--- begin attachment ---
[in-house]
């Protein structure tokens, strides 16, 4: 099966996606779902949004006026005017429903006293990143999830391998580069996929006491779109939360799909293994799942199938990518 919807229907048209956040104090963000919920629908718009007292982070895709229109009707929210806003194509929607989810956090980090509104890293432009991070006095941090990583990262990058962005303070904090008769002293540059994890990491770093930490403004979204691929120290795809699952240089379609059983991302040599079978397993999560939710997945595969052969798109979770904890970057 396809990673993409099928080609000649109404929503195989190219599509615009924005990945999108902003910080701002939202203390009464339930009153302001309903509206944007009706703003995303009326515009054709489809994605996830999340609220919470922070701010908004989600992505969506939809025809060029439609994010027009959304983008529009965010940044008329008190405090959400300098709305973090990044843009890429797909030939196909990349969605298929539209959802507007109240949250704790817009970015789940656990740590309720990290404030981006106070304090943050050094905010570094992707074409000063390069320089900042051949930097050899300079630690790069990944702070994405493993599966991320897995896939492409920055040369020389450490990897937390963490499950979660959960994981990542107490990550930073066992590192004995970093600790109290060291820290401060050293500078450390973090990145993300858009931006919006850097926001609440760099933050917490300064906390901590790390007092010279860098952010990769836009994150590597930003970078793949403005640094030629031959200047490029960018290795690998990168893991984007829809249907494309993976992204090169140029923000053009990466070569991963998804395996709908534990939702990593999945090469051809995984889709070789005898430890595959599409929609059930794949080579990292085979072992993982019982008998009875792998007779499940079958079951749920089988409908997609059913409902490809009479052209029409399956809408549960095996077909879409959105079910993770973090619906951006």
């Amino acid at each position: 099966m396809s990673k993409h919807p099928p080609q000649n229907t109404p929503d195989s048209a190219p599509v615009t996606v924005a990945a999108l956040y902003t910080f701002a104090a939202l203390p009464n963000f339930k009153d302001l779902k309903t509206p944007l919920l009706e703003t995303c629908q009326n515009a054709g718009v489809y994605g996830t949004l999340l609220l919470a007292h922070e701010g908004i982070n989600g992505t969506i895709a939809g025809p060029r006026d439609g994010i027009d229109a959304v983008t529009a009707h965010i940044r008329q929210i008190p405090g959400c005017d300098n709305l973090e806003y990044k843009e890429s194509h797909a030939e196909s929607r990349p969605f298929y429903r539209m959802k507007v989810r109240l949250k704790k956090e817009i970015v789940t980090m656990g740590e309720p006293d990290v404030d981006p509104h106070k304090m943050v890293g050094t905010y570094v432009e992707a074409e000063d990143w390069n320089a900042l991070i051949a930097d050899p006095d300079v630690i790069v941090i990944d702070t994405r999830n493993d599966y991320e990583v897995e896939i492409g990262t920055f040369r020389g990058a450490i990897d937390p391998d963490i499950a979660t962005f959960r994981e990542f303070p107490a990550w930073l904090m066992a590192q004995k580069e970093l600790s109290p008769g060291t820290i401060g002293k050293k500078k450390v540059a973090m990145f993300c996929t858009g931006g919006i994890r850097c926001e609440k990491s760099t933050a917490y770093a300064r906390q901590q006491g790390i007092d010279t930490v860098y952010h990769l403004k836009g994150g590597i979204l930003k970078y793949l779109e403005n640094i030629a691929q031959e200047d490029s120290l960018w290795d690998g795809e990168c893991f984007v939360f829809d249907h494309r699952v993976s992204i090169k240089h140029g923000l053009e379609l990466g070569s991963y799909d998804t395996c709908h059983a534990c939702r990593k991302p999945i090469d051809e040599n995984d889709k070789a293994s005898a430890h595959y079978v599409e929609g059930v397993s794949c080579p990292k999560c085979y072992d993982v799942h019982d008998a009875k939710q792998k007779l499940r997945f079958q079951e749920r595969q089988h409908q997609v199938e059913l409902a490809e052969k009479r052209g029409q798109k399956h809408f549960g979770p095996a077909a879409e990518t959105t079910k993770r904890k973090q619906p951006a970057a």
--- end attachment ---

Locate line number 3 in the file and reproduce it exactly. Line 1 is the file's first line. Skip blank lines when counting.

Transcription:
């Amino acid at each position: 099966m396809s990673k993409h919807p099928p080609q000649n229907t109404p929503d195989s048209a190219p599509v615009t996606v924005a990945a999108l956040y902003t910080f701002a104090a939202l203390p009464n963000f339930k009153d302001l779902k309903t509206p944007l919920l009706e703003t995303c629908q009326n515009a054709g718009v489809y994605g996830t949004l999340l609220l919470a007292h922070e701010g908004i982070n989600g992505t969506i895709a939809g025809p060029r006026d439609g994010i027009d229109a959304v983008t529009a009707h965010i940044r008329q929210i008190p405090g959400c005017d300098n709305l973090e806003y990044k843009e890429s194509h797909a030939e196909s929607r990349p969605f298929y429903r539209m959802k507007v989810r109240l949250k704790k956090e817009i970015v789940t980090m656990g740590e309720p006293d990290v404030d981006p509104h106070k304090m943050v890293g050094t905010y570094v432009e992707a074409e000063d990143w390069n320089a900042l991070i051949a930097d050899p006095d300079v630690i790069v941090i990944d702070t994405r999830n493993d599966y991320e990583v897995e896939i492409g990262t920055f040369r020389g990058a450490i990897d937390p391998d963490i499950a979660t962005f959960r994981e990542f303070p107490a990550w930073l904090m066992a590192q004995k580069e970093l600790s109290p008769g060291t820290i401060g002293k050293k500078k450390v540059a973090m990145f993300c996929t858009g931006g919006i994890r850097c926001e609440k990491s760099t933050a917490y770093a300064r906390q901590q006491g790390i007092d010279t930490v860098y952010h990769l403004k836009g994150g590597i979204l930003k970078y793949l779109e403005n640094i030629a691929q031959e200047d490029s120290l960018w290795d690998g795809e990168c893991f984007v939360f829809d249907h494309r699952v993976s992204i090169k240089h140029g923000l053009e379609l990466g070569s991963y799909d998804t395996c709908h059983a534990c939702r990593k991302p999945i090469d051809e040599n995984d889709k070789a293994s005898a430890h595959y079978v599409e929609g059930v397993s794949c080579p990292k999560c085979y072992d993982v799942h019982d008998a009875k939710q792998k007779l499940r997945f079958q079951e749920r595969q089988h409908q997609v199938e059913l409902a490809e052969k009479r052209g029409q798109k399956h809408f549960g979770p095996a077909a879409e990518t959105t079910k993770r904890k973090q619906p951006a970057a």